- Fluorocarbon-free WindStretch softshell fabric is wind and water-resistant
- Pre-bent knees with adjustable and elastic hem
- Waist snap closure
- Zipped back and leg pockets with mobile phone compartment
- Reinforced seat and knees
- MFR (Mass Flow Resistance): MFR 6
- Weight: 391 g
- Inseam Length: 45.5 mm
- WindStretch: Allows abrasion resistance and stretch
- 68% Ultramid® Bio-Mass Balanced Polyamide
- 20% Polyester
- 12% Elastane
- 180 g/m²
- Duracoat™: Improves durability in high-abrasion areas
Eco Certified: Product is made with bluesign® Approved Fabrics
Sustainability through Longevity: Klättermusen hold themselves to the very highest standards for manufacturing and the quality of their materials. Every product is backed by a three year warranty
The mountain town of Åre is kind of like a Swedish Chamonix. It’s home to the country’s biggest ski area, and the rugged terrain is criss-crossed by long-distance hiking paths, snowmobile trails and downhill biking tracks.
It’s from this gnarly outdoor playground that cult Scandi gear brand, Klättermusen, emerged back in 1975. The company started out as a bunch of local climbers turning out DIY technical gear from a small workshop, and within ten years they’d already built up a rep for innovative and impeccably designed kit.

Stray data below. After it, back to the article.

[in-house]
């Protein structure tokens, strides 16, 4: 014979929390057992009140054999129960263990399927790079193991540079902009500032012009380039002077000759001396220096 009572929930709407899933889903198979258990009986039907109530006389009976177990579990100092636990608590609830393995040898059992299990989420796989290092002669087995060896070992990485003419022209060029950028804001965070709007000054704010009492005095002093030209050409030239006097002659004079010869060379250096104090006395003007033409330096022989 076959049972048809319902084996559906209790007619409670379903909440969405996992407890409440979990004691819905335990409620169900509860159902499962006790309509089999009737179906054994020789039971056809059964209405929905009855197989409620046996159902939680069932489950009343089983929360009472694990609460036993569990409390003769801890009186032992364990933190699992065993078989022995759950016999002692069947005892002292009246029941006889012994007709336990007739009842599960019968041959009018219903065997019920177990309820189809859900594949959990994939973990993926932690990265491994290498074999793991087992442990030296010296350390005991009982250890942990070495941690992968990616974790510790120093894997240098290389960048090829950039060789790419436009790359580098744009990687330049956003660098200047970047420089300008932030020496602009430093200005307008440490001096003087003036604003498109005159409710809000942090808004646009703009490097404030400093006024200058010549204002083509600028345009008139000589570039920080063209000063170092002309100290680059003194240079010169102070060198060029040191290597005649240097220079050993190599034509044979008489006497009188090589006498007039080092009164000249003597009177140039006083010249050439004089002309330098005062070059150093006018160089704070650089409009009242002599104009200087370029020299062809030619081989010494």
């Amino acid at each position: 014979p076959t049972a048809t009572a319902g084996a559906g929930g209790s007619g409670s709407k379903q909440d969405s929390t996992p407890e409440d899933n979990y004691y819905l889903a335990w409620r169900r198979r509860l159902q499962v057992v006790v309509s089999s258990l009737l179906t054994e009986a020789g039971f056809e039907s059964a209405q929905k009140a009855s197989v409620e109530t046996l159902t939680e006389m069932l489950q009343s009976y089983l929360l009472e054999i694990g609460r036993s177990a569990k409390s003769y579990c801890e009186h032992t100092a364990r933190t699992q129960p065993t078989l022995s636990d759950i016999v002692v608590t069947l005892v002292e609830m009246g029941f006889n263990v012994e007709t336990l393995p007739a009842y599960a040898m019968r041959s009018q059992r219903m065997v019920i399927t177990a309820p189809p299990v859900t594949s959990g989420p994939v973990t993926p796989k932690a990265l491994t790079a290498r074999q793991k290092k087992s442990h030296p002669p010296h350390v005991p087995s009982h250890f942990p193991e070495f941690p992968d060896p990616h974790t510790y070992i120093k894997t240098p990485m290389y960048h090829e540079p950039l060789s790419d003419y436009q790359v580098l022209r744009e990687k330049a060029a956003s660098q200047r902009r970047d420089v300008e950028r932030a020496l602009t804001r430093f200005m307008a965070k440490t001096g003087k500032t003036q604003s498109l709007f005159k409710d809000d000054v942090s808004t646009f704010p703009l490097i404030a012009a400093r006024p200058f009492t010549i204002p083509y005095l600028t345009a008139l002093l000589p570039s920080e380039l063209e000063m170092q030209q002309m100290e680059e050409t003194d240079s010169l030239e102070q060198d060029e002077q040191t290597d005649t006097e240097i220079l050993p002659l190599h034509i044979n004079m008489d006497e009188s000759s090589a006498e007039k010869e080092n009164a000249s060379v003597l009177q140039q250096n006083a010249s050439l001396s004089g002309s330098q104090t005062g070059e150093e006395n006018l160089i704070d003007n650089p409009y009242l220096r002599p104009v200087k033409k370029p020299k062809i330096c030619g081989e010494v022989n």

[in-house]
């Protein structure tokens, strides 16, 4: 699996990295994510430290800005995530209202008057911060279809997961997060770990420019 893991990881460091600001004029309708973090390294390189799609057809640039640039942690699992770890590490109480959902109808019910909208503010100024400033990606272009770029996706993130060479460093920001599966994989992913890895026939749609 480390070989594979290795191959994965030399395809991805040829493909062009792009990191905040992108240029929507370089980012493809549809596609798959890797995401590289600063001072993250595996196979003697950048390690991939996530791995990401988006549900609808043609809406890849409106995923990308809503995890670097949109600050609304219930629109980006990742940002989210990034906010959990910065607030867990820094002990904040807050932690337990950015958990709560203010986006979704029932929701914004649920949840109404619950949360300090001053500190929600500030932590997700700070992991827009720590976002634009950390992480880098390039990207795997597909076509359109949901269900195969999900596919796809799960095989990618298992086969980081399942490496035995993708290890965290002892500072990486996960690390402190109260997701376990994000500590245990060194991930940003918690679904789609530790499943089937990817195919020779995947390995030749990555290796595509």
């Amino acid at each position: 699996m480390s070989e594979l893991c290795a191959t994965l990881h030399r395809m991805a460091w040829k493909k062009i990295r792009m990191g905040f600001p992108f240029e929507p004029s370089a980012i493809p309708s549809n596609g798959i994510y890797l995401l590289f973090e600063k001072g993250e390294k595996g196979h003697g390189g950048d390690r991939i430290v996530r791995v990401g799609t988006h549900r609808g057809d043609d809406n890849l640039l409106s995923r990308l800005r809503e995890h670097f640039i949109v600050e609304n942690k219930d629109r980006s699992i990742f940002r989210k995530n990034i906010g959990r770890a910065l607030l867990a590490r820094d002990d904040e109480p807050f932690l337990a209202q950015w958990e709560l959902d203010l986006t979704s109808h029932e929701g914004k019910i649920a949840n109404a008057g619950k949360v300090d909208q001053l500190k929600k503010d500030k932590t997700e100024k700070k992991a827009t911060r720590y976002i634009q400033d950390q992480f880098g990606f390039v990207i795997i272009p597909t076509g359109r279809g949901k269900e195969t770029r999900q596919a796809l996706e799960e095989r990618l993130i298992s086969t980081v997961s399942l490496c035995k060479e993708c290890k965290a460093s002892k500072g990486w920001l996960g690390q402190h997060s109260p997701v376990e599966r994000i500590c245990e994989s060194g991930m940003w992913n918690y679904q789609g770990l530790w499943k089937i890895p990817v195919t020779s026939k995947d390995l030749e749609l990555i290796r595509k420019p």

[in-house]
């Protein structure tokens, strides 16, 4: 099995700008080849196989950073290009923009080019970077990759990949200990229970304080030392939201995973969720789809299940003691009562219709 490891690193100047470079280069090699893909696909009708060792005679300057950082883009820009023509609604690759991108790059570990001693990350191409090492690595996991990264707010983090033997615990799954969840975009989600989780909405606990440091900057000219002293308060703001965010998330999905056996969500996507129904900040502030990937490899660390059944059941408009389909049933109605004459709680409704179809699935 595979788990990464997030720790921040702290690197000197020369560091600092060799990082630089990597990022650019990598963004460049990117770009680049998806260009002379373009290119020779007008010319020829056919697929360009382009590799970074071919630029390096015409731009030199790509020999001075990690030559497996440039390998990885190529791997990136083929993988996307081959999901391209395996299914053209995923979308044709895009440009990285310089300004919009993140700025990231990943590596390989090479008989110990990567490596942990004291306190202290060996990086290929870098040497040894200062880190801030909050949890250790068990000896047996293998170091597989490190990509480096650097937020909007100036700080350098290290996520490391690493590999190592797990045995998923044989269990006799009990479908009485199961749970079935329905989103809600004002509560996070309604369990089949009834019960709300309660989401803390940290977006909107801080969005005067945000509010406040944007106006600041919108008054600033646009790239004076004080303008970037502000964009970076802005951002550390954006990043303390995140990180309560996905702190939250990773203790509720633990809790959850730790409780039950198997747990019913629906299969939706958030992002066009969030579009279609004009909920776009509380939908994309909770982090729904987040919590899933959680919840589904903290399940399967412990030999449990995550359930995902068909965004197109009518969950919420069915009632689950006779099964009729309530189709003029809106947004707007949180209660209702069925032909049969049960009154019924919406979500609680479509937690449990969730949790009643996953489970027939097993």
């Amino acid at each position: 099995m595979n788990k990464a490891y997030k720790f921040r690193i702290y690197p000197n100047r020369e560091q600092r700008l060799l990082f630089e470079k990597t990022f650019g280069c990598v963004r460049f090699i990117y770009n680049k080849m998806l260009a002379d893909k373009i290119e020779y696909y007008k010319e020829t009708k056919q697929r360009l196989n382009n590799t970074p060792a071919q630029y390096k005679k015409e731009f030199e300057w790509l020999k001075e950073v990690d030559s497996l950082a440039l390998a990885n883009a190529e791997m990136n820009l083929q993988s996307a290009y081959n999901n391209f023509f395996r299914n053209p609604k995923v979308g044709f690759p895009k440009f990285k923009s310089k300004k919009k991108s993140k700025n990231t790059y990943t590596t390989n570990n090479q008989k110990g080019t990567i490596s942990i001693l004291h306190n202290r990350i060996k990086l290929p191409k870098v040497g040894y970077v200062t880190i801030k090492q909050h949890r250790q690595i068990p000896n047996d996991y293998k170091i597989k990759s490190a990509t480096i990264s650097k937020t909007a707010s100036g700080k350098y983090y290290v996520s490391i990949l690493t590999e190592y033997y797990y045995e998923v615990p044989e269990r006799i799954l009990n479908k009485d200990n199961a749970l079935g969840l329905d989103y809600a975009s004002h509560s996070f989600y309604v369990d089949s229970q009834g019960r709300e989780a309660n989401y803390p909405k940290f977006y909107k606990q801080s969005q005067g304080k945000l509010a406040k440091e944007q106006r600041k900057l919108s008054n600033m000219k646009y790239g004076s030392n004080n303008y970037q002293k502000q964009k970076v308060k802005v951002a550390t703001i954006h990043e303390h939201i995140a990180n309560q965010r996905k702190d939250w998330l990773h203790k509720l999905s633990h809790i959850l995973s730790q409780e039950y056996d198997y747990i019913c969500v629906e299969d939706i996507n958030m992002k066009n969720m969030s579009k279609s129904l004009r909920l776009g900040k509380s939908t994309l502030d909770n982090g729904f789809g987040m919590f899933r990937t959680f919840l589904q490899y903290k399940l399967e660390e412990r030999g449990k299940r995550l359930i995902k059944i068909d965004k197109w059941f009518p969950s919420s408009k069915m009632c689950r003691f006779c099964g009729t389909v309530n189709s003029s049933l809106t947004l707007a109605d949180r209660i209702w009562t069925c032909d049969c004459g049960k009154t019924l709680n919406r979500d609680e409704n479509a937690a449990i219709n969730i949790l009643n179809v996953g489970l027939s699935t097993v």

These days outdoor manufacturers love to shout about their environmental credentials, but sustainability is nothing new for Klättermusen. It’s been part of their ethos since those early days of flares and prog rock, and they’ve always believed that good gear should be made to last. Their packs and clothing are designed to hold up reliably year after year in full-on Alpine and sub-Arctic conditions – and this is even more impressive when you consider that many of their fabrics incorporate recycled materials like discarded fishing nets and worn-out carpets.
Pretty much no-one else is making outdoor gear of this quality, but somehow 'the Climbing Mouse' continues to scuttle slightly under the radar. Mention Klättermusen’s packs to any serious Swedish mountaineer and they either have one or want one, but outside Scandinavia it's still very much an ‘if you know, you know’ sort of a brand.